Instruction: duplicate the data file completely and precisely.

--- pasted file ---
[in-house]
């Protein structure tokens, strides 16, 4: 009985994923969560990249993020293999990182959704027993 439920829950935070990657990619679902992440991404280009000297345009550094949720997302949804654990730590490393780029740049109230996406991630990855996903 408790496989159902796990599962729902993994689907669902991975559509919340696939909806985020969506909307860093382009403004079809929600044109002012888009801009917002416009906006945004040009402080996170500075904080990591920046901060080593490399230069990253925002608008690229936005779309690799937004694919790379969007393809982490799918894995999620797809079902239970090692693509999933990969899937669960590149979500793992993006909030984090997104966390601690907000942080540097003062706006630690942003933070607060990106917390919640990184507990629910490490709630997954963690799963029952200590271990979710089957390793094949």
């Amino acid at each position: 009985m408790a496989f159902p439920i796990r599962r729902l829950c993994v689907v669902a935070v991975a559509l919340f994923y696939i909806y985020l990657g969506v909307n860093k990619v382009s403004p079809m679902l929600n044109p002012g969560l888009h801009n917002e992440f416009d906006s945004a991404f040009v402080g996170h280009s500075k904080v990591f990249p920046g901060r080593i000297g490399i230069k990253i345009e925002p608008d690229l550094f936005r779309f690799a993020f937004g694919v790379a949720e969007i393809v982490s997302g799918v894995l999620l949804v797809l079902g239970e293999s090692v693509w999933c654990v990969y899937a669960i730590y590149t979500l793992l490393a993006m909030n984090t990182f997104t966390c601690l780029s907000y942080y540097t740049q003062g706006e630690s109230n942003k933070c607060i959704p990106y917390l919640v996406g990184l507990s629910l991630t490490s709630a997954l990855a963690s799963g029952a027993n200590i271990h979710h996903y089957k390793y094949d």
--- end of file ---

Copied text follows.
[in-house]
């Protein structure tokens, strides 16, 4: 009985994923969560990249993020293999990182959704027993 439920829950935070990657990619679902992440991404280009000297345009550094949720997302949804654990730590490393780029740049109230996406991630990855996903 408790496989159902796990599962729902993994689907669902991975559509919340696939909806985020969506909307860093382009403004079809929600044109002012888009801009917002416009906006945004040009402080996170500075904080990591920046901060080593490399230069990253925002608008690229936005779309690799937004694919790379969007393809982490799918894995999620797809079902239970090692693509999933990969899937669960590149979500793992993006909030984090997104966390601690907000942080540097003062706006630690942003933070607060990106917390919640990184507990629910490490709630997954963690799963029952200590271990979710089957390793094949």
């Amino acid at each position: 009985m408790a496989f159902p439920i796990r599962r729902l829950c993994v689907v669902a935070v991975a559509l919340f994923y696939i909806y985020l990657g969506v909307n860093k990619v382009s403004p079809m679902l929600n044109p002012g969560l888009h801009n917002e992440f416009d906006s945004a991404f040009v402080g996170h280009s500075k904080v990591f990249p920046g901060r080593i000297g490399i230069k990253i345009e925002p608008d690229l550094f936005r779309f690799a993020f937004g694919v790379a949720e969007i393809v982490s997302g799918v894995l999620l949804v797809l079902g239970e293999s090692v693509w999933c654990v990969y899937a669960i730590y590149t979500l793992l490393a993006m909030n984090t990182f997104t966390c601690l780029s907000y942080y540097t740049q003062g706006e630690s109230n942003k933070c607060i959704p990106y917390l919640v996406g990184l507990s629910l991630t490490s709630a997954l990855a963690s799963g029952a027993n200590i271990h979710h996903y089957k390793y094949d």